Through a Facebook post by Senior General Min Aung Hlaing, the Tatmadaw (armed forces) announced they would investigate reports of a mass grave in the village of Inn Din. On 10 January 2018, the military released their findings in the investigation through a second Facebook post by Min Aung Hlaing. The post stated that there was indeed a mass grave in Inn Din containing bodies of Rohingyas, but that no massacre took place and that those in the grave were "Bengali terrorists" that soldiers had detained in the village cemetery. According to the post, the Rohingyas in the grave were executed by security forces on 2 September 2017, after they were determined to be "Bengali terrorists". This was the first time the military acknowledged extrajudicial killings perpetrated by soldiers during their "clearance operations" in the region.
A statement on behalf of the military was posted by Min Aung Hlaing to his Facebook page on 10 April 2018, announcing that seven soldiers had been convicted of murder for their participation in the executions. They were sentenced to ten years in prison with hard labour in a "remote area".
On 12 December 2017, members of Myanmar's police force arrested Reuters journalists Wa Lone and Kyaw Soe Oo at a restaurant in Yangon after inviting them to dinner. The pair was charged with possessing classified documents in violation of the colonial-era Official Secrets Act, which carries a possible sentence of 14 years in prison.
The two journalists were independently investigating the mass grave found in Inn Din prior to their arrest. A police witness, Moe Yan Naing, later testified that their arrest was a case of entrapment, and that their arrest was intended to intimidate journalists. After the court held its final preliminary hearing of their case, on 8 February 2018, Reuters released all the findings in their journalists' investigation.
On 3 September 2018, the two journalists were found guilty by a court and sentenced to seven years in prison, despite international criticism. An appeal was filed on 5 November 2018 by the journalists' lawyers.
Wa Lone and Kyaw Soe Oo have received international awards for their reporting of the Inn Din massacre, and were included in Time magazine's Person of the Year 2018, which recognised persecuted journalists as "guardians" in a "war on truth".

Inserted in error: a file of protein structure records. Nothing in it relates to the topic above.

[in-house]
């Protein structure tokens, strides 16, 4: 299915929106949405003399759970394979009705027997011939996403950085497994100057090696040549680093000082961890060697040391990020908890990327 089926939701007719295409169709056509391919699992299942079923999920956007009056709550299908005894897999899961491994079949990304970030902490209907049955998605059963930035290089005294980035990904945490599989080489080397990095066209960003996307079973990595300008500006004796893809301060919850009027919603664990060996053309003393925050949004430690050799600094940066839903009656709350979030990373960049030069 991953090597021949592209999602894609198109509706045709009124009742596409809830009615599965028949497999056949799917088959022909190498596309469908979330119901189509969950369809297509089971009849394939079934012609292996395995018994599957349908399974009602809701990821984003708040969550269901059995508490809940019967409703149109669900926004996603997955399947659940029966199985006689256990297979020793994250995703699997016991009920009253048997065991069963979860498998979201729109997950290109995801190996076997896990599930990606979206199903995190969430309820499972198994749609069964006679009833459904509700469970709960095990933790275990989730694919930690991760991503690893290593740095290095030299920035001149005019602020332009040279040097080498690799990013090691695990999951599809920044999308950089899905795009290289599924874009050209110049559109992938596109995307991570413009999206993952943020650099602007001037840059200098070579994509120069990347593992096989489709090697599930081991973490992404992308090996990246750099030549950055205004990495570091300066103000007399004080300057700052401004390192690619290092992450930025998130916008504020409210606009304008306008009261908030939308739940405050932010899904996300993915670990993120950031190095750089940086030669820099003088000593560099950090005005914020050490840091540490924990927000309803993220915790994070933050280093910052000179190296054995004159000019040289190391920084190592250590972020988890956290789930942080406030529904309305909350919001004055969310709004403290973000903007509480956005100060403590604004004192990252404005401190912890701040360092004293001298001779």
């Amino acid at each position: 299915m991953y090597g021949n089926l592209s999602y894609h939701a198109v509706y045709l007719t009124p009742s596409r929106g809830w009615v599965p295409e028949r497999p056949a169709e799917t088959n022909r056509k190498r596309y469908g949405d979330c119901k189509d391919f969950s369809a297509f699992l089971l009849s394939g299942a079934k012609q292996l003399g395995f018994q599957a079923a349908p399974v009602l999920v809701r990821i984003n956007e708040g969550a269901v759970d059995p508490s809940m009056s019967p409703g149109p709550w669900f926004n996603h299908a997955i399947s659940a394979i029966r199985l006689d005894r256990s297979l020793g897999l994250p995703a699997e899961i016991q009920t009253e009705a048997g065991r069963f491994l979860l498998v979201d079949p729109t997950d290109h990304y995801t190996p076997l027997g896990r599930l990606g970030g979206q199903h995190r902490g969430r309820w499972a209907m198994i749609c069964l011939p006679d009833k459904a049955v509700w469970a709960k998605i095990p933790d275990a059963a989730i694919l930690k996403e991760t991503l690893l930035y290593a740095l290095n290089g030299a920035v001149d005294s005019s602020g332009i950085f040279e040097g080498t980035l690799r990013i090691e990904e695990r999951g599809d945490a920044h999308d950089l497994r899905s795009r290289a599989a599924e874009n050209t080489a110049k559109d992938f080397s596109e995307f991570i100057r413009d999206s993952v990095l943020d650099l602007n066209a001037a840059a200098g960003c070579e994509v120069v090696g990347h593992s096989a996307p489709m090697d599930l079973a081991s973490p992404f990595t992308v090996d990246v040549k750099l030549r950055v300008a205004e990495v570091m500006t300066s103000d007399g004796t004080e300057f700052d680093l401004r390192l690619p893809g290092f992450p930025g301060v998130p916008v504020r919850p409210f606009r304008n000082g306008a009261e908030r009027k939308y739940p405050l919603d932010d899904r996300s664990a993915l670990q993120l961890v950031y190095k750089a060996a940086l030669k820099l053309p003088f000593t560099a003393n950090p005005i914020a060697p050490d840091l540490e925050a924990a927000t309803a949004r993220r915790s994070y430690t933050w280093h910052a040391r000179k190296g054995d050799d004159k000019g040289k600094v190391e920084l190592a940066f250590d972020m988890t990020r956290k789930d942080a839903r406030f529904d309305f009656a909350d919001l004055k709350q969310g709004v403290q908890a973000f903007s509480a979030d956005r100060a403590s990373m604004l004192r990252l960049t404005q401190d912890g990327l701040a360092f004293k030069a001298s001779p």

Myanmar: Prior to Reuters' publication, Myanmar government spokesman Zaw Htay responded to the alleged abuses at Inn Din by saying that the government would investigate them if there was "strong and reliable primary evidence". After the publication was released, Zaw Htay announced that the government would take "action according to the law" against the perpetrators of the massacre, but noted that it was not a response to the publication. Burmese authorities later investigated the Rakhine village administrator who spoke with Reuters. The office of the President of Myanmar announced on 13 February 2018 that 16 suspects had been detained in connection to the massacre. Among them were four military officers, three Tatmadaw soldiers, three policemen, and six villagers. Seven of the suspects were later found guilty of murder.
United States: Nikki Haley, the U.S. ambassador to the United Nations, spoke to the U.N. Security Council on 13 February 2018, calling the Myanmar government's denial of the massacre "preposterous" and the restrictions on travel in Rakhine State a deliberate act to "prevent access to an organisation that might bear witness to their [security forces'] atrocities". Haley also called for the release of the two Reuters journalists who were allegedly imprisoned for their coverage of the massacre. After charges were brought against the two Reuters journalists, the American embassy in Yangon expressed its disappointment, urging authorities to "allow the journalists to return to their jobs and families" and calling the decision "a setback for press freedom and the rule of law in Myanmar".
The military announced on Dec. 18 that a mass grave containing 10 bodies had been found at the coastal village of Inn Din, about 50 km (30 miles) north of the state capital Sittwe. The army appointed a senior officer to investigate.